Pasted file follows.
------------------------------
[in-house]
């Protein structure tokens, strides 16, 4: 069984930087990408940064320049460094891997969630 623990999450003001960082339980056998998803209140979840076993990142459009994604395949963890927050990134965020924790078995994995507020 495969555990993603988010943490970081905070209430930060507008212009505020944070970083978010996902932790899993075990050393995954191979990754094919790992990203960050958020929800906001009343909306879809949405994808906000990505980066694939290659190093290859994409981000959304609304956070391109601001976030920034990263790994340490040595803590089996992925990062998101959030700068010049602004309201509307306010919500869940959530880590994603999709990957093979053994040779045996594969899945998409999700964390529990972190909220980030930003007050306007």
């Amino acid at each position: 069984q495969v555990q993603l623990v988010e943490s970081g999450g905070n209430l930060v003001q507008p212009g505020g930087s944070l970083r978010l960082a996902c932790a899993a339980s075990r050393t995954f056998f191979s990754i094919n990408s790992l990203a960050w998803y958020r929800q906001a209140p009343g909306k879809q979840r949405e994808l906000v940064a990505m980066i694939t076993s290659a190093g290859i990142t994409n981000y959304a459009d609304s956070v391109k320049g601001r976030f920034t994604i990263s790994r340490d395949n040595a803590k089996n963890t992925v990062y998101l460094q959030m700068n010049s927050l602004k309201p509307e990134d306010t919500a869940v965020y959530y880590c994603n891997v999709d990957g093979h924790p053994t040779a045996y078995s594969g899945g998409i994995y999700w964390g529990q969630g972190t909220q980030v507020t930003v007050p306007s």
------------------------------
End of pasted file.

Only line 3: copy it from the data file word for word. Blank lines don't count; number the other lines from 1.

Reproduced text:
């Amino acid at each position: 069984q495969v555990q993603l623990v988010e943490s970081g999450g905070n209430l930060v003001q507008p212009g505020g930087s944070l970083r978010l960082a996902c932790a899993a339980s075990r050393t995954f056998f191979s990754i094919n990408s790992l990203a960050w998803y958020r929800q906001a209140p009343g909306k879809q979840r949405e994808l906000v940064a990505m980066i694939t076993s290659a190093g290859i990142t994409n981000y959304a459009d609304s956070v391109k320049g601001r976030f920034t994604i990263s790994r340490d395949n040595a803590k089996n963890t992925v990062y998101l460094q959030m700068n010049s927050l602004k309201p509307e990134d306010t919500a869940v965020y959530y880590c994603n891997v999709d990957g093979h924790p053994t040779a045996y078995s594969g899945g998409i994995y999700w964390g529990q969630g972190t909220q980030v507020t930003v007050p306007s």